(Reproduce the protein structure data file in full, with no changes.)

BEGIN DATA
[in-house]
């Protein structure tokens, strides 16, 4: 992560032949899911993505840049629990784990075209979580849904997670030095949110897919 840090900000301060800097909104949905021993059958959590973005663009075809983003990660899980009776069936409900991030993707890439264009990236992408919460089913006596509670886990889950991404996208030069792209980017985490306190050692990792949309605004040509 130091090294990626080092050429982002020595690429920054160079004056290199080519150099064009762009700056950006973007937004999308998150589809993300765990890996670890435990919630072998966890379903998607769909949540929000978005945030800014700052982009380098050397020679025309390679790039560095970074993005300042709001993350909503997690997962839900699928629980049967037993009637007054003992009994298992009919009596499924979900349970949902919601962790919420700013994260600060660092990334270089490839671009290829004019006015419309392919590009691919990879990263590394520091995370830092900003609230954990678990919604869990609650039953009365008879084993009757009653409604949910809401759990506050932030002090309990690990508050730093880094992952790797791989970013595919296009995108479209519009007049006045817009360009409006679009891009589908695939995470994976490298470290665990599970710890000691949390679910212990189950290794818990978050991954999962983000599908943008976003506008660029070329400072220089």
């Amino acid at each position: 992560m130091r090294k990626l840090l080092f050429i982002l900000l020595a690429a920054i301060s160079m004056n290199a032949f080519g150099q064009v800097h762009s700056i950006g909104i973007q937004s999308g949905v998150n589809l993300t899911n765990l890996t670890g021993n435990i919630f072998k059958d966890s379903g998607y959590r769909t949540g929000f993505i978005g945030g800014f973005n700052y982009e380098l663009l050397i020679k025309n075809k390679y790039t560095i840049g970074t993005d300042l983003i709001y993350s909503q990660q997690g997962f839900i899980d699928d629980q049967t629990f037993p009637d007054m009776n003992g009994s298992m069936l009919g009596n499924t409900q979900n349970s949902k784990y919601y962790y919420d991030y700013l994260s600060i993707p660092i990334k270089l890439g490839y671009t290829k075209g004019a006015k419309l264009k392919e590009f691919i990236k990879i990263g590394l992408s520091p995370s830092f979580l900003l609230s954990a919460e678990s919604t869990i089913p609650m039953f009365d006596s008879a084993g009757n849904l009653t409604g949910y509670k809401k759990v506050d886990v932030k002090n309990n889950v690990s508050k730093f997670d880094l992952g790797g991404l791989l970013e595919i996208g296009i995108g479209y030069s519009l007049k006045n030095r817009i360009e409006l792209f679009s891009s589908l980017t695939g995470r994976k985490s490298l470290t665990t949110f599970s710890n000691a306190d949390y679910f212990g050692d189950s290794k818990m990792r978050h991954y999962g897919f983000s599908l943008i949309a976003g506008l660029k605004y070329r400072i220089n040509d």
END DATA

[in-house]
């Protein structure tokens, strides 16, 4: 992560032949899911993505840049629990784990075209979580849904997670030095949110897919 840090900000301060800097909104949905021993059958959590973005663009075809983003990660899980009776069936409900991030993707890439264009990236992408919460089913006596509670886990889950991404996208030069792209980017985490306190050692990792949309605004040509 130091090294990626080092050429982002020595690429920054160079004056290199080519150099064009762009700056950006973007937004999308998150589809993300765990890996670890435990919630072998966890379903998607769909949540929000978005945030800014700052982009380098050397020679025309390679790039560095970074993005300042709001993350909503997690997962839900699928629980049967037993009637007054003992009994298992009919009596499924979900349970949902919601962790919420700013994260600060660092990334270089490839671009290829004019006015419309392919590009691919990879990263590394520091995370830092900003609230954990678990919604869990609650039953009365008879084993009757009653409604949910809401759990506050932030002090309990690990508050730093880094992952790797791989970013595919296009995108479209519009007049006045817009360009409006679009891009589908695939995470994976490298470290665990599970710890000691949390679910212990189950290794818990978050991954999962983000599908943008976003506008660029070329400072220089």
């Amino acid at each position: 992560m130091r090294k990626l840090l080092f050429i982002l900000l020595a690429a920054i301060s160079m004056n290199a032949f080519g150099q064009v800097h762009s700056i950006g909104i973007q937004s999308g949905v998150n589809l993300t899911n765990l890996t670890g021993n435990i919630f072998k059958d966890s379903g998607y959590r769909t949540g929000f993505i978005g945030g800014f973005n700052y982009e380098l663009l050397i020679k025309n075809k390679y790039t560095i840049g970074t993005d300042l983003i709001y993350s909503q990660q997690g997962f839900i899980d699928d629980q049967t629990f037993p009637d007054m009776n003992g009994s298992m069936l009919g009596n499924t409900q979900n349970s949902k784990y919601y962790y919420d991030y700013l994260s600060i993707p660092i990334k270089l890439g490839y671009t290829k075209g004019a006015k419309l264009k392919e590009f691919i990236k990879i990263g590394l992408s520091p995370s830092f979580l900003l609230s954990a919460e678990s919604t869990i089913p609650m039953f009365d006596s008879a084993g009757n849904l009653t409604g949910y509670k809401k759990v506050d886990v932030k002090n309990n889950v690990s508050k730093f997670d880094l992952g790797g991404l791989l970013e595919i996208g296009i995108g479209y030069s519009l007049k006045n030095r817009i360009e409006l792209f679009s891009s589908l980017t695939g995470r994976k985490s490298l470290t665990t949110f599970s710890n000691a306190d949390y679910f212990g050692d189950s290794k818990m990792r978050h991954y999962g897919f983000s599908l943008i949309a976003g506008l660029k605004y070329r400072i220089n040509d």